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Exp Neurol. 1997 Nov;148(1):147-56.

In vitro cell density-dependent clonal growth of EGF-responsive murine neural progenitor cells under serum-free conditions.

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Department of Cell Biology, University of Massachusetts Medical Center, Worcester, USA.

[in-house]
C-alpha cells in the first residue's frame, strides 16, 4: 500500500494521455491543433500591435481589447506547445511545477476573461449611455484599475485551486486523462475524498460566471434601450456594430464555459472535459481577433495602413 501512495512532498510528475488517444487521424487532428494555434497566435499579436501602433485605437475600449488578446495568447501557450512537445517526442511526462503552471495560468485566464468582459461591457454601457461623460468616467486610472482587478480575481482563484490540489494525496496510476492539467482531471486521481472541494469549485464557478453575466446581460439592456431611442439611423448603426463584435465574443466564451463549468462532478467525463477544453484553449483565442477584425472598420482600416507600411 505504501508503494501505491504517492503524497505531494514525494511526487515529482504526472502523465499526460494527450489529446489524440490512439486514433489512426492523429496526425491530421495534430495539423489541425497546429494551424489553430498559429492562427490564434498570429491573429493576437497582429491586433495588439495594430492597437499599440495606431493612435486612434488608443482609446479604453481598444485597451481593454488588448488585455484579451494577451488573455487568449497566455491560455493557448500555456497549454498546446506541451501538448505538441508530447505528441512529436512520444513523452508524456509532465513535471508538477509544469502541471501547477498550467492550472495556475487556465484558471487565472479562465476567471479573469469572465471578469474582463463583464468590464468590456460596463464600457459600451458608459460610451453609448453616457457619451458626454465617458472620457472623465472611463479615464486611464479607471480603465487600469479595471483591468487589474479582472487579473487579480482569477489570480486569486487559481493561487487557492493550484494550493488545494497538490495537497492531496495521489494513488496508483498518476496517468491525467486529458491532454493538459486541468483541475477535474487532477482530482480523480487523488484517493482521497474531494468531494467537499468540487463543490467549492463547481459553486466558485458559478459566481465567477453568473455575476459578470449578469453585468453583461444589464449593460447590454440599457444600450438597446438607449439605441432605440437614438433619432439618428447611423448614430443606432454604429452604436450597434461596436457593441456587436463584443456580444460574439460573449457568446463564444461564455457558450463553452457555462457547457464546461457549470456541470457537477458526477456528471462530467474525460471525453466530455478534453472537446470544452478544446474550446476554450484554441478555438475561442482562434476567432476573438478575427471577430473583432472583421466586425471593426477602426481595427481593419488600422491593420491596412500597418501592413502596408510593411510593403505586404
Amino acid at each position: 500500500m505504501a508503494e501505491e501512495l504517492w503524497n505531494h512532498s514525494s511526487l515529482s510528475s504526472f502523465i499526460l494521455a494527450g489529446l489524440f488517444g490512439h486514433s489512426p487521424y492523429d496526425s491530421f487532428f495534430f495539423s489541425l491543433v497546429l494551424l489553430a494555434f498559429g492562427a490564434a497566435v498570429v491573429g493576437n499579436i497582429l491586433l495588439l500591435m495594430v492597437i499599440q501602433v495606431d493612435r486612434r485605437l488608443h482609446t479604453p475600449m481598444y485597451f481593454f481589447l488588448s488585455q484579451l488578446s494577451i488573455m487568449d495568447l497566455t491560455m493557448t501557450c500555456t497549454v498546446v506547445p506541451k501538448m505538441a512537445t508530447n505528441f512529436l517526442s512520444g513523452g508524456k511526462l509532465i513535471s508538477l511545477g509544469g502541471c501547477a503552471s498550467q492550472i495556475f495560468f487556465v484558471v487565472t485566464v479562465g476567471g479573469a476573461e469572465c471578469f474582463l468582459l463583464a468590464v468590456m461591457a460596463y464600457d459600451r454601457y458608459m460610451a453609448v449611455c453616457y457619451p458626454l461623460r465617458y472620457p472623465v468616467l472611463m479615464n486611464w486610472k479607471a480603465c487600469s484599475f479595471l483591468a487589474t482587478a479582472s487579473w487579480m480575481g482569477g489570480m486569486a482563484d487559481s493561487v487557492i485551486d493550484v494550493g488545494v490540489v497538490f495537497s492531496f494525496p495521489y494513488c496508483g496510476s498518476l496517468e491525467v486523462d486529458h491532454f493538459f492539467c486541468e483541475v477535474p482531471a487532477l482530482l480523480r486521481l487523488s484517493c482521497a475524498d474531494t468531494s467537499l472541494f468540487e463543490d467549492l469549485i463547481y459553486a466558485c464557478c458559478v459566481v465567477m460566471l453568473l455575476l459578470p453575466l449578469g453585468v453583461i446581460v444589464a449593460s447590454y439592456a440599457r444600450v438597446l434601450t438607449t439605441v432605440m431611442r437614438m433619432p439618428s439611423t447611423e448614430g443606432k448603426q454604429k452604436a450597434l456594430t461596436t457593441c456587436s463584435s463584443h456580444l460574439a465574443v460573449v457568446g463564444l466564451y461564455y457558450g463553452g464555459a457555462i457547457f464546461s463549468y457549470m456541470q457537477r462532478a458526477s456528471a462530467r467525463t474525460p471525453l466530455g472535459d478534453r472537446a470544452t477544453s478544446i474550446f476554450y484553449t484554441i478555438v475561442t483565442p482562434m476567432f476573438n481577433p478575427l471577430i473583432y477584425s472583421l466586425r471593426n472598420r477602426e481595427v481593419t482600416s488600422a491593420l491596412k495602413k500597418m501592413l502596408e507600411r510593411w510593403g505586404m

Neural progenitor cell populations responsive to epidermal growth factor (EGF) have been shown to have proliferative potential and give rise to neurons, astrocytes, and oligodendrocytes. We have characterized EGF-responsive neural progenitor cells that give rise to bilineage neuronal/glial colonies (colony-forming unit neuron-glia; CFU-NeGl) and unilineage neuronal colonies (CFU-Ne). Clonality was confirmed utilizing mixtures of brain cells from Balb/c and ROSA26 (transgenic for beta-galactosidase) mice. With a few exceptions, colonies showed either all blue cells or all clear cells after staining with X-Gal. Clonal growth was analyzed after 10-11 days in relation to cell density by determining colony size and plating efficiency. Growth was density dependent (no growth below 10,000 cell/ml) and thus single cell cloning was not accomplished. An average plating efficiency of 4% was found for EGF-responsive neural cells derived from day 15-18 murine embryos when cultured at 12,500 to 200,000 cells/ml. Similar results were obtained with 1-day-old postnatal neural cells. When colonies were categorized by size, the relative number of colonies over 50 cells appeared to be maximum at 50,000 plated cells/ml. After 11 days in culture, 94, 96, and 78% of the colonies contained cells that expressed nestin, neurofilament, and GFAP, respectively. Double-label experiments revealed that > 62% of the colonies contained both GFAP and neurofilament expressing cells. These studies establish the existence of at least two populations of clonal neural progenitors: CFU-Ne and CFU-NeGl in fetal and postnatal murine brain.

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